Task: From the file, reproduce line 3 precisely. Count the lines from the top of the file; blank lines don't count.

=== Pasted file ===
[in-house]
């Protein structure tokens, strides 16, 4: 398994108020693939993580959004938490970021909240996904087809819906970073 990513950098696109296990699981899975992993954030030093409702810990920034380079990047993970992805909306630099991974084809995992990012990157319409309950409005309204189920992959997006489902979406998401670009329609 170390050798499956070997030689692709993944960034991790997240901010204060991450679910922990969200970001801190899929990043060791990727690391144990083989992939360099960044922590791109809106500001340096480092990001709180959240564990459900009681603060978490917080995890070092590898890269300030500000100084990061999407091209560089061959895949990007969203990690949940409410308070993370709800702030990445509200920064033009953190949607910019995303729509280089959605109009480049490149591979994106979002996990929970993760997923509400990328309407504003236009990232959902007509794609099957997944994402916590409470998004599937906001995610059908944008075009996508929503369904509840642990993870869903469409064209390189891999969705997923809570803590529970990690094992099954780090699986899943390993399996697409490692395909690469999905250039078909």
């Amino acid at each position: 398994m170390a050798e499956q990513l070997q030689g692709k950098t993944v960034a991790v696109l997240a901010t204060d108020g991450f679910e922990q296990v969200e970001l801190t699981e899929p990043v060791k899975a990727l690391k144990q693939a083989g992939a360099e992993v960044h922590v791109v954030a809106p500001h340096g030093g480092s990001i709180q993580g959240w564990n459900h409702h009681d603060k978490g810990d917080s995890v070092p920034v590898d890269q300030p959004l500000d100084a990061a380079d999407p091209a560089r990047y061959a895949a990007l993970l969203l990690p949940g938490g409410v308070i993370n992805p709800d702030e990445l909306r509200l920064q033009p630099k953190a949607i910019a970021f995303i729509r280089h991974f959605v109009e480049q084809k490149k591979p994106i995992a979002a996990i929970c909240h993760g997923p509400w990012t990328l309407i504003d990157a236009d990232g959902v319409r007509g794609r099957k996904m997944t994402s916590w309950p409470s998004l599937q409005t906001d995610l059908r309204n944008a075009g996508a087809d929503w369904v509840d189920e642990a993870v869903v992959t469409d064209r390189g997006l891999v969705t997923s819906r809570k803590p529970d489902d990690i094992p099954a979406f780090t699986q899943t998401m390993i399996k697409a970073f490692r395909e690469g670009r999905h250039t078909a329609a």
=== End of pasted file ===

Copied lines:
């Amino acid at each position: 398994m170390a050798e499956q990513l070997q030689g692709k950098t993944v960034a991790v696109l997240a901010t204060d108020g991450f679910e922990q296990v969200e970001l801190t699981e899929p990043v060791k899975a990727l690391k144990q693939a083989g992939a360099e992993v960044h922590v791109v954030a809106p500001h340096g030093g480092s990001i709180q993580g959240w564990n459900h409702h009681d603060k978490g810990d917080s995890v070092p920034v590898d890269q300030p959004l500000d100084a990061a380079d999407p091209a560089r990047y061959a895949a990007l993970l969203l990690p949940g938490g409410v308070i993370n992805p709800d702030e990445l909306r509200l920064q033009p630099k953190a949607i910019a970021f995303i729509r280089h991974f959605v109009e480049q084809k490149k591979p994106i995992a979002a996990i929970c909240h993760g997923p509400w990012t990328l309407i504003d990157a236009d990232g959902v319409r007509g794609r099957k996904m997944t994402s916590w309950p409470s998004l599937q409005t906001d995610l059908r309204n944008a075009g996508a087809d929503w369904v509840d189920e642990a993870v869903v992959t469409d064209r390189g997006l891999v969705t997923s819906r809570k803590p529970d489902d990690i094992p099954a979406f780090t699986q899943t998401m390993i399996k697409a970073f490692r395909e690469g670009r999905h250039t078909a329609a």